03 Jun Turn Up
Decatur Redd has to be one of the realist that I have talked to in awhile. Speaking with him I felt like I have known him for years. He did not let his past define him nor stop him from what he wanted to do. What he has gone through would have killed the spirit of most but it only ignited his spirit and to go harder. I hope you all enjoy the interview. -Mz. Fierce
Fierce: For those who are not familiar with you introduce yourself to them?
Decatur: This is east Atlanta ambassador zone 6 Decatur Redd. A lot of people know me as “Redd”. There is only one me
Fierce: How did your upbringing shape you as a man as well as an artist?
Decatur: As far as upbringing I never had a father so I have to give a lot of credit to my mom. As far as artistry I started producing before I started rapping before I went to prison and when I went to prison I started writing and it help mold me; but to be honest the streets raised me. At 13 yrs. old I hit the streets hard. It had a big part in my upbringing so when you listen to my music and when people start getting into the music it is raw. I think I am one of the rawest artist out there speaking about what some artist may not speak on.
Fierce: You unfortunately spent 10 years in prison, was it hard for you to adapt to life once you were released and to get back into music since you had been away for so long?
Decatur: Yeah, I mean not as hard as it would be for some other artist. I had brothers who were always doing music so it wasn’t hard for me to get back on. I had a partner, Archie (of the song “We Ready’) who had a song out so when I got out he showed me that I could do it. A year after I got out, I got a deal with the same label Akon was signed to but I salute any dude that get out to do this because I can imagine how hard it can be to get out to do this and be on parole and they tell you to get a job like I may have stopped.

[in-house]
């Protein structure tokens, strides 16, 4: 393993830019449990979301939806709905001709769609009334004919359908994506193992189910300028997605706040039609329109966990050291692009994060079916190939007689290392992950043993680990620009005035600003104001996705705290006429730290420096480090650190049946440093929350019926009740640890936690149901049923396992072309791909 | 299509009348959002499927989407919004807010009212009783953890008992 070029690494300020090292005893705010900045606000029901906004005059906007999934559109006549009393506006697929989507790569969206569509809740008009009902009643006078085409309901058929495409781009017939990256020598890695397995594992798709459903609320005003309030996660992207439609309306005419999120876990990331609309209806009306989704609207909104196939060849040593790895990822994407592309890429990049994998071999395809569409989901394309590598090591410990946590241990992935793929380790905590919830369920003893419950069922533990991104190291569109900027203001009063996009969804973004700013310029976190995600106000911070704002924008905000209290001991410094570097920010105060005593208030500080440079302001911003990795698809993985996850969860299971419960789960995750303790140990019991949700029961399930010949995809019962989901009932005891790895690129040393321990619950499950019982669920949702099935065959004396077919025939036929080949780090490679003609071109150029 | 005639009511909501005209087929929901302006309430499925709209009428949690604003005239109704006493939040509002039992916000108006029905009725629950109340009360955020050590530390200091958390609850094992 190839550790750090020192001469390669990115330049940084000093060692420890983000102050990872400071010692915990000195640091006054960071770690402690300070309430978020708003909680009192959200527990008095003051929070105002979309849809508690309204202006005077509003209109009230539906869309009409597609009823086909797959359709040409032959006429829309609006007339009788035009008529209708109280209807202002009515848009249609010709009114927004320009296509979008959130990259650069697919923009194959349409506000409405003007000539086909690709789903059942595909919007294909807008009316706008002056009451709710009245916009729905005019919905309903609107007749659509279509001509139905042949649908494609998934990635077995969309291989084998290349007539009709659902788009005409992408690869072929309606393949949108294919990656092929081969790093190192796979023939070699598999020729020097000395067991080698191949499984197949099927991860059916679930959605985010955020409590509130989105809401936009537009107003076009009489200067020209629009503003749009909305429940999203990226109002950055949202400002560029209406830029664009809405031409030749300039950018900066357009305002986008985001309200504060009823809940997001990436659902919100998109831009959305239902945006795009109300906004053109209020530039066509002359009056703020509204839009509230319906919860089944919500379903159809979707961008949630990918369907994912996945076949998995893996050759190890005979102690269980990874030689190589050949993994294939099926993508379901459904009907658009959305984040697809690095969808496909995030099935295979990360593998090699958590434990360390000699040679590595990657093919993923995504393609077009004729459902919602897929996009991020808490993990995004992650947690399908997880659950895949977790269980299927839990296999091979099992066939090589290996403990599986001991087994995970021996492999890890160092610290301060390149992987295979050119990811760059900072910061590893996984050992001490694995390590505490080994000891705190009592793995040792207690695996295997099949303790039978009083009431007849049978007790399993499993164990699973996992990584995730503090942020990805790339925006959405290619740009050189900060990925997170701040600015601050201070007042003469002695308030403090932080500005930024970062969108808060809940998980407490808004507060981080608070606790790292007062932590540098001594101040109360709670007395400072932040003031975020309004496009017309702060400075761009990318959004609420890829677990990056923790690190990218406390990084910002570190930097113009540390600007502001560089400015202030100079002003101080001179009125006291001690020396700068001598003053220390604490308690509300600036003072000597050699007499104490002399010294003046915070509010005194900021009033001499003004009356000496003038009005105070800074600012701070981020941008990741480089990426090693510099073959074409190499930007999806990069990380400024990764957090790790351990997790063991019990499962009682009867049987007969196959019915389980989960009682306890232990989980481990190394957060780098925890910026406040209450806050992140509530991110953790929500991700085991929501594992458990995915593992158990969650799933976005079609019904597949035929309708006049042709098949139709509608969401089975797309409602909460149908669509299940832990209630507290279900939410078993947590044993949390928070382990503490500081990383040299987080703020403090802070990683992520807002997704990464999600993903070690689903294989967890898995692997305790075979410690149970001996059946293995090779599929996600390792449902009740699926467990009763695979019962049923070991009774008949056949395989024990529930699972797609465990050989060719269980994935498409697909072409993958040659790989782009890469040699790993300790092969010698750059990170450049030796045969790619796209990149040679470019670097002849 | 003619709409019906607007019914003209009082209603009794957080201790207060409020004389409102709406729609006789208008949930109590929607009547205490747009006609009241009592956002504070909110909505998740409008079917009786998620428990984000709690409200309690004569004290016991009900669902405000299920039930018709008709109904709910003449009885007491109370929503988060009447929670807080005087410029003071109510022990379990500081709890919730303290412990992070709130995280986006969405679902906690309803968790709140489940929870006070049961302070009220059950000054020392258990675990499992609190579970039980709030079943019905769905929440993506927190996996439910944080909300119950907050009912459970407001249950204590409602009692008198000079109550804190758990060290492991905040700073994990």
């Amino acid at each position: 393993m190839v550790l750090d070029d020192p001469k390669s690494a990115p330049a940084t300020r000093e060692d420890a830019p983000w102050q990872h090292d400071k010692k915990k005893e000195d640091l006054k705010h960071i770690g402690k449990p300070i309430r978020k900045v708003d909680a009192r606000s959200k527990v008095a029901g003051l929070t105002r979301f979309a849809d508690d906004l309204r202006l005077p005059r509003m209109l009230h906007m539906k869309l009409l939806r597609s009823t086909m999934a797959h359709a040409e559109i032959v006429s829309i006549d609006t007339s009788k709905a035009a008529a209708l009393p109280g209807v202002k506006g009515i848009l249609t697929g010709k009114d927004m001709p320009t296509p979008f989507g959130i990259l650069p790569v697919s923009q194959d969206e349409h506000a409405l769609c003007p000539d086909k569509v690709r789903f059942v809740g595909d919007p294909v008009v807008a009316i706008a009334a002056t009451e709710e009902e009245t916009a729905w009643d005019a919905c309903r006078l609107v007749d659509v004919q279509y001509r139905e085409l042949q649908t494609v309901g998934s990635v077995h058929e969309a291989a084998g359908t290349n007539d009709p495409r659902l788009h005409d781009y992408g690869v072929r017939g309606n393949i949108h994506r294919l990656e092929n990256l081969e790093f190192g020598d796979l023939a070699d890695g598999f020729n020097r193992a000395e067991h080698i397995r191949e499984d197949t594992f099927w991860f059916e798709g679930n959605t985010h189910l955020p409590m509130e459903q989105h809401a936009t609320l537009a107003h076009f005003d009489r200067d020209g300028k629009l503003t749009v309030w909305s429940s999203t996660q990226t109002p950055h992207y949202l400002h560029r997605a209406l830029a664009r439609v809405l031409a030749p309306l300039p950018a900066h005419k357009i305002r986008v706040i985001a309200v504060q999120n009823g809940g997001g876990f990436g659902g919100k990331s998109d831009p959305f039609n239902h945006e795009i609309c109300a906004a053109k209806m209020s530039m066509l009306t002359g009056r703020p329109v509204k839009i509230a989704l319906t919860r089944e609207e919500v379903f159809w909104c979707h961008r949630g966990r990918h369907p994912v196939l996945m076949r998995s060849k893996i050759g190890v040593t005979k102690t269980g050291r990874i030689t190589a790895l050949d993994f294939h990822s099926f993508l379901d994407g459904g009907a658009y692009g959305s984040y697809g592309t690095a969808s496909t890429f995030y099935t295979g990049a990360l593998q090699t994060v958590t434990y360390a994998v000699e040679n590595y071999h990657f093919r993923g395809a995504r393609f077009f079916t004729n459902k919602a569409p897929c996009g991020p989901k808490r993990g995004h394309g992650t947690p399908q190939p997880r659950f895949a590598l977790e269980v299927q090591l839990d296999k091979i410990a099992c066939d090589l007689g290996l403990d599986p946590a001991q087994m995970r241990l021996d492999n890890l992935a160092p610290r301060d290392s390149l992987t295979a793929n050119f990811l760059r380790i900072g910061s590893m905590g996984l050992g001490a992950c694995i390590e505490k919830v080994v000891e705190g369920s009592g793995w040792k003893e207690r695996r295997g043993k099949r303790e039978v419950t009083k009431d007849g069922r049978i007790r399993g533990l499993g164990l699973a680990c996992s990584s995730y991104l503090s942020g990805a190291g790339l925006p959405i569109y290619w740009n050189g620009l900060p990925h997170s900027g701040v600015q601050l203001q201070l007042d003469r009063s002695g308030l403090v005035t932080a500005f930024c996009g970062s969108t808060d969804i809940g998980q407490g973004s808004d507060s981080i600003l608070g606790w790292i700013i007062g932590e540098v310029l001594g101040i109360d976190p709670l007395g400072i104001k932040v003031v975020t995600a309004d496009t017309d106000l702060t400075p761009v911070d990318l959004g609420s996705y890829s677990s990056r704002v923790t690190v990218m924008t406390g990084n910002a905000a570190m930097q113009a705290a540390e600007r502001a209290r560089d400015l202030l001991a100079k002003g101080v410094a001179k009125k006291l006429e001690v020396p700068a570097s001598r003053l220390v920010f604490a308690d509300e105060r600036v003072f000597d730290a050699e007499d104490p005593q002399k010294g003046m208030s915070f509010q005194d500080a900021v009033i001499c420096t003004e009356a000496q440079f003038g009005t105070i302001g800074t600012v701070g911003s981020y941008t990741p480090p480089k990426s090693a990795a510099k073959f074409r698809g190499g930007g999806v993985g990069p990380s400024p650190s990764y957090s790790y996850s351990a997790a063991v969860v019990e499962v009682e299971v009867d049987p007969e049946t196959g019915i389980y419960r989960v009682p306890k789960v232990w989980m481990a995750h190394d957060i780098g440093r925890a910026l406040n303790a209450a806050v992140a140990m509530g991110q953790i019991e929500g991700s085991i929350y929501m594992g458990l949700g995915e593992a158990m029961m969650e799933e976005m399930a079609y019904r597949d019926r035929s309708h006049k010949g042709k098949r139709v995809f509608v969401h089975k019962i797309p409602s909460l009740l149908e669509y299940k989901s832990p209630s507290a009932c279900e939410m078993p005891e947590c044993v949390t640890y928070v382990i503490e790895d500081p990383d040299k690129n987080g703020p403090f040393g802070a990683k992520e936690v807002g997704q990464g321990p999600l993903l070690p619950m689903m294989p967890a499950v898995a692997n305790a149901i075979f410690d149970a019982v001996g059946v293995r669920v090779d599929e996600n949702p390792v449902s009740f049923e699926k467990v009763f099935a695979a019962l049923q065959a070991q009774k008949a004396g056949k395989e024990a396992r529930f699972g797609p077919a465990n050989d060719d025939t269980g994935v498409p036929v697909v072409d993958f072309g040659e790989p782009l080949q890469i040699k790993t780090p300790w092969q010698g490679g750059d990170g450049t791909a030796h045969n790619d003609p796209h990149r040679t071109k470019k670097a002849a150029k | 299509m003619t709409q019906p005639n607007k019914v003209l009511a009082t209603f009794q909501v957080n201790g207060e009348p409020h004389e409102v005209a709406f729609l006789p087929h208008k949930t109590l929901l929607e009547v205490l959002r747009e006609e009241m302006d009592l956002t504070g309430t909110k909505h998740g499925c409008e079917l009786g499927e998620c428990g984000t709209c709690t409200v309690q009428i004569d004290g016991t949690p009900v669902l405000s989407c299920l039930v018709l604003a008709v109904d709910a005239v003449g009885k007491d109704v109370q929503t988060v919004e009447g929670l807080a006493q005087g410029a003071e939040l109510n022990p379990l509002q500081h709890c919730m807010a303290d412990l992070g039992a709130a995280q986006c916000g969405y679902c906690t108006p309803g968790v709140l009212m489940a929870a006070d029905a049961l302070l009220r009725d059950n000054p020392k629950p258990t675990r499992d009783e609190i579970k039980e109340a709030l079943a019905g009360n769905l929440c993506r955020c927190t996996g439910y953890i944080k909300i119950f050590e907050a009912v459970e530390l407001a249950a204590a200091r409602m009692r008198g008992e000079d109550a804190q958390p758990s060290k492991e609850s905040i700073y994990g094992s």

Fierce: How did being in prison shape you as an artist because I read that you wrote a lot while incarcerated?
Decatur: I can say this, I had a mixtape that dropped last year” No Pain No Glory” that was the very first mixtape I released as a worldwide premiere and I think 16 of those songs talked about my experience in prison. I wanted to give that to the people first so that can see what I went through and a lot of people have experience it. They have people in prison. I took them through a whole life experience and it was not the best mixtape but I felt it had to be done first. Prison helped me be more real in my music and with “No Pain No Glory” to this day I cannot listen back to that tape. I don’t like to feel that. It’s going back to my past and I don’t want to relive that but it helped me to perfect my artistry. If I had never went to prison I would have never had the experience to write.
Fierce: Who were some of your biggest influences growing up to inspire you to be an artist?
Decatur: I put it to you this way I had more influences of the current when I got out. When I was listening to music we didn’t have a lot of artist that I respected like Outkast, Andre 3000, he is amazing to me. I listened to Tupac in prison and T.I. and Jeezy, they mean a lot to me. They had the city locked down when I got out and I would listen to the guys and I was very critical. I would tell the truth if they wack they wack, but they were the truth, so raw and so real. I was like it don’t get no better than that. I salute those cats but right now currently aren’t too many that impress me. They fake, they talking about my life, but they not living it. The only real dude right now is Kendrick Lamar. You can hear it in his lyrics but I like Rich Homie Quan, like I can hear the sincerity in his voice.
Fierce: With you being an upcoming artist out of Atlanta and Atlanta being the Mecca for southern hip hop, do you find it easier for you to get your name out there or harder because of so much talent that is coming out of that region?